We made great progress on the 19th century newspaper article regarding the local 18th and 19th century slaves from Suffield’s history. Now we need to curate our information, create a driving question, and acknowledge the skills required for more learning. So, let’s create four groups. You can decide the make-up of the groups. Once you gather, decide what labor is required and then divide the tasks evenly. Let’s publish the post and tweets by the end of class.

Goal: can we achieve the productive “hum” that we met on Saturday? https://twitter.com/caisct_pbl/status/1081261701994082305

  • One group to finish as best they can the transcription.  
  • One group to create a blog post explaining what we have in this document as well as what we want to learn. This can be one large or two small paragraphs.  See the criteria for making a blog post in our Google Drive folder.
  • Twitter research team: who in our academic network can help with this question? Who else outside our academic Twitter network can help?
  • Compose sophisticated tweets with crystalized prose; the prose should be in a form of a question and add hashtags that tap into content areas as well as skills (such as #PBL for project-based learning).

Day Two: Challenge Extended. While we achieved our “Productive Hum” yesterday in class, we did not complete the task. There are several reasons for that; our work is complex and collaboration is challenging. That said, let’s continue with the missing parts of the above goal and add a new challenge because completing the work above does not require all fourteen team members. New challenge will be to find our more history about the woman who ran the Austin Tavern, which was a famous colonial destination. You will now read legacy work about George Washington and John Adams’ visits there. In Lea’s post: https://caisctpbl.wordpress.com/2017/01/30/john-adams-a-complex-reporter/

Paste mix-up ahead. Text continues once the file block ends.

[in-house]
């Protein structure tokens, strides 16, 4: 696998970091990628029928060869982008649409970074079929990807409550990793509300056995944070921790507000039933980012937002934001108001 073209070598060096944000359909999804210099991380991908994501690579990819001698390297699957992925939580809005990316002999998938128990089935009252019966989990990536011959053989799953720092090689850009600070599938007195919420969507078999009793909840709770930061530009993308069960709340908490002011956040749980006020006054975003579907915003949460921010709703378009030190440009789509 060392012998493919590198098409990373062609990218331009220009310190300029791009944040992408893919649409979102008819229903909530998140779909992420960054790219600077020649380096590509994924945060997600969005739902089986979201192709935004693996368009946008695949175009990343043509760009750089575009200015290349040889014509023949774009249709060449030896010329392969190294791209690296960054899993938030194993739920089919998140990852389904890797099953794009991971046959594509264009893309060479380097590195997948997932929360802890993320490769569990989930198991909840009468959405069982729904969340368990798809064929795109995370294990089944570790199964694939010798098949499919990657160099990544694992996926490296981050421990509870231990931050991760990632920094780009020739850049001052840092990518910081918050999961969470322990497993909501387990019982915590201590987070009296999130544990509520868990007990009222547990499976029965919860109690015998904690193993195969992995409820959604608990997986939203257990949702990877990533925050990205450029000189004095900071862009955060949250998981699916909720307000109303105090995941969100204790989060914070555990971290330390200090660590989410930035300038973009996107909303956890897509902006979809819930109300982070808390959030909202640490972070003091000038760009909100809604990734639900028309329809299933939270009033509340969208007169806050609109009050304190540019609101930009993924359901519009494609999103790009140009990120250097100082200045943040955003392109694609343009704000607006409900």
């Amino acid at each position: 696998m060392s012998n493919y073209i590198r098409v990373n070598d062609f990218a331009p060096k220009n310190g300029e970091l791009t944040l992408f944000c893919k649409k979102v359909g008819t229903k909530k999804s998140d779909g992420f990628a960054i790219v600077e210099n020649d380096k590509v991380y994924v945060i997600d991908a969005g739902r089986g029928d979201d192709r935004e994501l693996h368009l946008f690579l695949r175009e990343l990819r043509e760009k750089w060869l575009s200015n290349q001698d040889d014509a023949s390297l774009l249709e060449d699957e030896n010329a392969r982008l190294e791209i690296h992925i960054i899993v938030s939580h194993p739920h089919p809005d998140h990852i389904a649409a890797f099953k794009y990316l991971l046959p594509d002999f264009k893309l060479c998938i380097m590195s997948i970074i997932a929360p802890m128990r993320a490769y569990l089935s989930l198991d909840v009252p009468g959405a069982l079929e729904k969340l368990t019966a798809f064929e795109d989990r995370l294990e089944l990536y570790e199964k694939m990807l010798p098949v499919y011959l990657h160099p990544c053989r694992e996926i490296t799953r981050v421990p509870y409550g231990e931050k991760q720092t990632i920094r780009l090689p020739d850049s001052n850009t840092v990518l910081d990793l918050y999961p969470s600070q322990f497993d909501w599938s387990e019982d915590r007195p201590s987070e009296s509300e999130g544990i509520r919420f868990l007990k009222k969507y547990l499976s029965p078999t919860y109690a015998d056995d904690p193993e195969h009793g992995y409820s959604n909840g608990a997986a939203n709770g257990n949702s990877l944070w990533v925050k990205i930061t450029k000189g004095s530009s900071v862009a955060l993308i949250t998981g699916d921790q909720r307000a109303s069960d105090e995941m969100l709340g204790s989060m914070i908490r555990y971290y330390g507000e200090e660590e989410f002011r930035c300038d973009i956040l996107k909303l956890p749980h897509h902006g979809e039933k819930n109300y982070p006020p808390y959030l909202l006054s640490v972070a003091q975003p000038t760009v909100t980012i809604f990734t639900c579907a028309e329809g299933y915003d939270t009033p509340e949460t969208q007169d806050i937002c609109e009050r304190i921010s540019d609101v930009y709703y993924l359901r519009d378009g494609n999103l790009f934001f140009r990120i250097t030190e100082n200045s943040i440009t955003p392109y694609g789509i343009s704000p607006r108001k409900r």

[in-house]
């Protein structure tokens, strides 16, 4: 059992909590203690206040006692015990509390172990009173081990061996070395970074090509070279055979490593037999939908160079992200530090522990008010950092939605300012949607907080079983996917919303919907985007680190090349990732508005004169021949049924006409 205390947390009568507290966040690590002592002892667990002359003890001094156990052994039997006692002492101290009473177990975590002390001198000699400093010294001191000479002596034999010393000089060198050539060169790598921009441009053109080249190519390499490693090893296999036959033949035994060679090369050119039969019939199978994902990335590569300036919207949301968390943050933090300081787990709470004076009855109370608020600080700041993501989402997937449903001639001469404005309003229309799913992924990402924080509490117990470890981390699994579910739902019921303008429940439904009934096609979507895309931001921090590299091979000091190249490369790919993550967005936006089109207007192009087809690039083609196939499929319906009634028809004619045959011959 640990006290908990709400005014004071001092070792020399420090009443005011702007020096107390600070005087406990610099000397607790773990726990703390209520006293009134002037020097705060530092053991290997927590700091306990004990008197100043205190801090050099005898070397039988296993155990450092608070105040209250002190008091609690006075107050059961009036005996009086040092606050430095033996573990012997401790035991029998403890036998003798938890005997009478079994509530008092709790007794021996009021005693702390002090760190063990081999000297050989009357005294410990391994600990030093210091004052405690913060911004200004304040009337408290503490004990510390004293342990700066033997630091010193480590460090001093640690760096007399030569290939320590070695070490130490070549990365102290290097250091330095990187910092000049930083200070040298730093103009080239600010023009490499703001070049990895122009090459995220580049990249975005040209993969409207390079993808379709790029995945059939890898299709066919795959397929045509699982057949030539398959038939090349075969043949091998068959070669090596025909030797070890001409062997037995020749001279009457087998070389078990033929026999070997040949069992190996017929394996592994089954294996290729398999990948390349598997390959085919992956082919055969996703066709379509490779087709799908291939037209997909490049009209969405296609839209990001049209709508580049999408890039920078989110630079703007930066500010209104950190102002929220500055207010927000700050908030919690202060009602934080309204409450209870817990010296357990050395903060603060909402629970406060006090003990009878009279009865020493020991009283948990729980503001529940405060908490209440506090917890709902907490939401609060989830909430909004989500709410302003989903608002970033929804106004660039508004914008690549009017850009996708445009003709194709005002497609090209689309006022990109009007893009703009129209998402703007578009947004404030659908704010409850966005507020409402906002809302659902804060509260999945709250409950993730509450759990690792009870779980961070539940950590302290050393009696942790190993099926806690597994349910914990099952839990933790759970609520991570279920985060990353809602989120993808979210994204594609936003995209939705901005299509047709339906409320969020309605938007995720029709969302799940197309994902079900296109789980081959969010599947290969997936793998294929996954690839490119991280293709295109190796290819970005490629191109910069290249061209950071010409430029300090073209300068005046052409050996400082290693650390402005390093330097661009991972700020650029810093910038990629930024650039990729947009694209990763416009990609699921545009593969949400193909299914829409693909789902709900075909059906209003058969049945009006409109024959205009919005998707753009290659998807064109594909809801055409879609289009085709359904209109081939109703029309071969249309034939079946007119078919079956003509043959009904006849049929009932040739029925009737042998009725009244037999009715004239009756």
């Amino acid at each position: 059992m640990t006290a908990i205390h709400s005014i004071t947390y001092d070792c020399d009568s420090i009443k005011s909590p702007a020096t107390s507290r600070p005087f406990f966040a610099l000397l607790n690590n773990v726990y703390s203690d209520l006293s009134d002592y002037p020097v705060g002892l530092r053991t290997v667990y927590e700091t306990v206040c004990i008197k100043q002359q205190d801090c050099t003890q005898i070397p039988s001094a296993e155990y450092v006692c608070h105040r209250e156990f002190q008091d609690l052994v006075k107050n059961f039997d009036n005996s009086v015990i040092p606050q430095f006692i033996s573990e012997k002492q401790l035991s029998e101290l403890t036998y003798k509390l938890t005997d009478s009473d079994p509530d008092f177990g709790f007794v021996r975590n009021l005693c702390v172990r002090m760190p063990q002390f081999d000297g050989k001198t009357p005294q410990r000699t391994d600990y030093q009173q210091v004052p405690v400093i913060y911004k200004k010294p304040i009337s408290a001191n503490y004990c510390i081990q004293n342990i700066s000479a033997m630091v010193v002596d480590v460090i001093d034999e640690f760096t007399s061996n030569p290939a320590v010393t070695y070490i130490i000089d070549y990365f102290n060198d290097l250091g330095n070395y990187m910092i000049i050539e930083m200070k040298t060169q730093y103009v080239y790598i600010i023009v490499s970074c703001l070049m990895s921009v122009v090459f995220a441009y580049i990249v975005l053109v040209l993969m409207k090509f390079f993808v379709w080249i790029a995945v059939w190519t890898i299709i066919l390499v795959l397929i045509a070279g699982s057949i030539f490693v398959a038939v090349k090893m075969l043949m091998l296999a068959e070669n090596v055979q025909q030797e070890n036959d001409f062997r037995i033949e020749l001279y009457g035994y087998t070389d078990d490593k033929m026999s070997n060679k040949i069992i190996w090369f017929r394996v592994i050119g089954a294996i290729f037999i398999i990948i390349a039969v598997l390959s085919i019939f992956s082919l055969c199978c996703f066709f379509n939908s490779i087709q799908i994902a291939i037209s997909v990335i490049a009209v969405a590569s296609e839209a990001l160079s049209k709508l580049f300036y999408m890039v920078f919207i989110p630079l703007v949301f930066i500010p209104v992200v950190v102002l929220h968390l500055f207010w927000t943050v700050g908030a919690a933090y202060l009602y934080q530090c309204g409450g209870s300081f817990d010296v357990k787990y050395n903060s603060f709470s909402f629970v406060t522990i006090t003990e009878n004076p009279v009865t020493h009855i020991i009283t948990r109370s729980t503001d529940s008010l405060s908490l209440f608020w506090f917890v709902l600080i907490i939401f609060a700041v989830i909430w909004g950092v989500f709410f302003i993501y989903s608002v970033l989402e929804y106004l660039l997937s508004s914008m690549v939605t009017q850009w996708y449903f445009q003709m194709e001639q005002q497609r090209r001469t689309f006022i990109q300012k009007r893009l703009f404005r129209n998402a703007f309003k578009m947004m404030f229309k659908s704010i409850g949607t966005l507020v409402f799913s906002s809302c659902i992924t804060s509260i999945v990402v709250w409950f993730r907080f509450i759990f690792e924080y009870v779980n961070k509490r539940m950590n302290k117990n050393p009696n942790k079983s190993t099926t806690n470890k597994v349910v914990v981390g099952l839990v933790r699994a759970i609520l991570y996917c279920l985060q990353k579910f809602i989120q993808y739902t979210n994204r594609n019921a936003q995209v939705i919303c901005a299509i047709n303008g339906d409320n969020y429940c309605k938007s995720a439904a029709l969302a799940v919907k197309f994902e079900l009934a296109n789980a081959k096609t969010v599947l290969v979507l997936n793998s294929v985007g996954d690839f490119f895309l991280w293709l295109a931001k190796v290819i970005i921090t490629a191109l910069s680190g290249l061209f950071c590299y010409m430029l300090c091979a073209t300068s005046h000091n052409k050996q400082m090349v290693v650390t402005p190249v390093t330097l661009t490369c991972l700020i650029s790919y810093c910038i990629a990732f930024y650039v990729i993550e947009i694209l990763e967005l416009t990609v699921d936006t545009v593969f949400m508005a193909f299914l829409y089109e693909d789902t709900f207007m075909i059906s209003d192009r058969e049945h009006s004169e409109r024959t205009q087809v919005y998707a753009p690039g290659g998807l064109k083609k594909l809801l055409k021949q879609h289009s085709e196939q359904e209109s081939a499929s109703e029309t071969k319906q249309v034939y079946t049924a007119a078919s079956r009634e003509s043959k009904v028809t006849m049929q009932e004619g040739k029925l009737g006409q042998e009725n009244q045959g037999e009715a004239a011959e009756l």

And Jackson’s post: https://caisctpbl.wordpress.com/2017/02/28/george-washington-and-his-affect-in-suffield/ https://caisctpbl.wordpress.com/2017/02/28/george-washington-and-his-affect-in-suffield/

Driving question: What should be Mary Seymour Austin’s record in Suffield’s history? https://founders.archives.gov/?q=suffield%20Author%3A%22Austin%2C%20Mary%20Seymour%22&s=1511311111&r=1

Great #PBL Step: PQP Protocol for Peer Review

peerreviewOne of the most essential parts of building a productive atmosphere for learning in any classroom is sharing what you learn. Another important ingredient is giving and receiving useful feedback. The most important part of the process is to do this in a positive spirit. With all of that in mind, we must give feedback on each other’s work in a useful and kind way (remember the class motto?). So, moving forward, please be an active agent in creating a more positive and productive learning environment.

We’ll follow these these PQP steps when we comment on each other’s blog posts. To start, let’s have everyone make at least one sentence for praising the post, one sentence for poising a question about the post, and one sentence for suggesting how to polish the ideas in the overall post (which include text and complementing media). Feel free to write more than this amount. Also be mindful that a good blog post has media the complements the prose and the proper categories and tags are selected (and “uncategorized” is de-selected). Most importantly, compose your comments in Standard English. Stay positive!

Some links for more learning on the topic: http://www.readwritethink.org/classroom-resources/lesson-plans/peer-review-narrative-122.html